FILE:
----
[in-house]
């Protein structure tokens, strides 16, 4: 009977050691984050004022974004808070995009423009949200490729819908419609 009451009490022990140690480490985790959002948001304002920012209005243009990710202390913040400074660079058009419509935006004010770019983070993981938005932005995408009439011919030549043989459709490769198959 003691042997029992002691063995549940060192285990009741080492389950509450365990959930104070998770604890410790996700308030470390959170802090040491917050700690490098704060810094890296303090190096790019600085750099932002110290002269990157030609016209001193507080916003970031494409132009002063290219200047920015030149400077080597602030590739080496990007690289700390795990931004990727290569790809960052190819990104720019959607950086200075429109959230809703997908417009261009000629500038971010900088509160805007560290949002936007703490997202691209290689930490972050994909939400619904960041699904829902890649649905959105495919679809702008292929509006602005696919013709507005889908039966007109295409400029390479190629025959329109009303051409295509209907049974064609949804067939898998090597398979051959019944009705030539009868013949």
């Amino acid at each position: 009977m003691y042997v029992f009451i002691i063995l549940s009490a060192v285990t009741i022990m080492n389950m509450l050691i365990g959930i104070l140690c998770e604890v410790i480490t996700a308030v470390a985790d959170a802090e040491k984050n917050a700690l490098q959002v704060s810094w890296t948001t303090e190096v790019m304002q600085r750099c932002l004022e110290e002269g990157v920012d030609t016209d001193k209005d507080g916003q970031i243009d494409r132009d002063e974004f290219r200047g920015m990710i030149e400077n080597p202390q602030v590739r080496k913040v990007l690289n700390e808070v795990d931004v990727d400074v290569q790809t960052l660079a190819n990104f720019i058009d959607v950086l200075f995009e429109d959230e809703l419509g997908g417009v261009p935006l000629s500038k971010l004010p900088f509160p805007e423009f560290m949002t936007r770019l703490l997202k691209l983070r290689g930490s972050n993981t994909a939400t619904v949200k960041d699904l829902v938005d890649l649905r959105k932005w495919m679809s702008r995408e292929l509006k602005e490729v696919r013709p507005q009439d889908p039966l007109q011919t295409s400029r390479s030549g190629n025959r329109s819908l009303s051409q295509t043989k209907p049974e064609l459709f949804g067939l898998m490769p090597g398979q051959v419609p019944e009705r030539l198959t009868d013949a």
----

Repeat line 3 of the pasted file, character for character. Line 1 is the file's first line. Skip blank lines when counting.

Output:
């Amino acid at each position: 009977m003691y042997v029992f009451i002691i063995l549940s009490a060192v285990t009741i022990m080492n389950m509450l050691i365990g959930i104070l140690c998770e604890v410790i480490t996700a308030v470390a985790d959170a802090e040491k984050n917050a700690l490098q959002v704060s810094w890296t948001t303090e190096v790019m304002q600085r750099c932002l004022e110290e002269g990157v920012d030609t016209d001193k209005d507080g916003q970031i243009d494409r132009d002063e974004f290219r200047g920015m990710i030149e400077n080597p202390q602030v590739r080496k913040v990007l690289n700390e808070v795990d931004v990727d400074v290569q790809t960052l660079a190819n990104f720019i058009d959607v950086l200075f995009e429109d959230e809703l419509g997908g417009v261009p935006l000629s500038k971010l004010p900088f509160p805007e423009f560290m949002t936007r770019l703490l997202k691209l983070r290689g930490s972050n993981t994909a939400t619904v949200k960041d699904l829902v938005d890649l649905r959105k932005w495919m679809s702008r995408e292929l509006k602005e490729v696919r013709p507005q009439d889908p039966l007109q011919t295409s400029r390479s030549g190629n025959r329109s819908l009303s051409q295509t043989k209907p049974e064609l459709f949804g067939l898998m490769p090597g398979q051959v419609p019944e009705r030539l198959t009868d013949a």